Hannah Lafleur skis through Resurrection Pass on the Kenai Peninsula in Alaska on March 29, 2021. (Photo by Kat Sorensen)

Tangled Up in Blue: Passing through

I started writing this column 17 miles into a three-day, 38-mile ski. We had just reached the pass part of the Resurrection Pass trail, where we were met with what had to be 1,000-knot winds and swirling snowstorms.

So, instead of focusing on how deep my skis sank with each movement, I toyed with opening lines, themes and things to include in the column I would eventually write about the ski trip. The original lines are long gone in the wind, but there are certain points I wanted to be sure to remember, like how unfettered our optimism was.

After our first day of skiing from Hope to the Fox Creek Cabin about 12 miles along the trail, we warmed up the cabin and read logbook entries. Spanning across several years, we read horror stories and disaster trips of people getting lost in the dark, sinking to their waist in snow or, worse, mud.

We lamented for the cabin’s former occupants, and how they struggled to get to the cabin, or with starting a fire once they got there. We read with sympathy, and wondered at how easily our trip had started out.

Everything went great for us the first day. All we had to do was ski and eat, and we did both. We had lunch halfway through, with the sun shining on our faces, before we continued on following a well laid ski track in the snow.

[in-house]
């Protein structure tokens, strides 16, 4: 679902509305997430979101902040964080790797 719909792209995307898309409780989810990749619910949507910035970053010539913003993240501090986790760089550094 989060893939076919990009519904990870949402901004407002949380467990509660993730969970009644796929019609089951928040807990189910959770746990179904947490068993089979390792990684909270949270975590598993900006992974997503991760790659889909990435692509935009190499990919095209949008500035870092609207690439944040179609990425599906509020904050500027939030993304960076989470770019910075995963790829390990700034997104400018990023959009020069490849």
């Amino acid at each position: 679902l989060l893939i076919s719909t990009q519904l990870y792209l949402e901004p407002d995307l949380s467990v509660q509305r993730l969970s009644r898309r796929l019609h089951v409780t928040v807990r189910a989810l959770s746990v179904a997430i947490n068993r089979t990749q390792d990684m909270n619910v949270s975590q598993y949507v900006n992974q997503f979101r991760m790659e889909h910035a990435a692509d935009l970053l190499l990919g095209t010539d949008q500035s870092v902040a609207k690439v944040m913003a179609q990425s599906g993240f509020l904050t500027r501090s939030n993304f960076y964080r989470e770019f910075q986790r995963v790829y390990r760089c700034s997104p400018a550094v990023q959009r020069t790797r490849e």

Eventually, we pulled into the cabin just as a light snow started to fall. Spirits were high.

They continued to be so as we started the next day, heading up through Resurrection Pass and down to Swan Lake Cabin. It was 14 miles of skiing, and we cruised through the first 5 miles. Our constant refrain was, “Wow, this is great!”

A group before us had towed a sled, lending tracks to our trip, and with a nice coat of glide wax our skis were zooming.

Then, we crested up closer to the pass itself, and a gust of wind chilled me to my core. I realized quickly that my single, long-sleeve layer wasn’t going to be enough. My short-sleeved adventure buddy felt the same.

With our first stop, we put on a wind shell. Then, just a few minutes later, we put on warmer gloves.

We skied down the trail a bit, and the wind continued to pick up, so we put on our ski goggles. Just a bit farther, and we stopped to put on another layer. Our refrain had been replaced with, “Oh crap, it’s windy.”

And that’s when I started writing this column. I didn’t want to think about the wind, or the snow that was being pelted our way with it, and once we lost the beloved sled track, I couldn’t look at anything but my own skis.

Instead, I thought of the different ways to describe the landscape. The peaks that surrounded us were drenched in white, with just a speckle of the tops of trees to add depth. The sun was covered, with light beaming through only when the clouds decided.

We picked small brushes to guide us, aiming for whatever landmark we saw in the distance, a pin prick on a pingpong ball. We trudged along, sinking to different depths every few strides.

I thought, “Well we won’t get to write this bit of excitement in the cabin log, so I guess I’ll write it in my column,” and kept skiing as I reworked the opening sentence you just read.

And eventually, we had Devil’s Pass Cabin in our sights, and a long haul of downhill in our future, and a new cabin log with a page or two to fill.


For the Clarion

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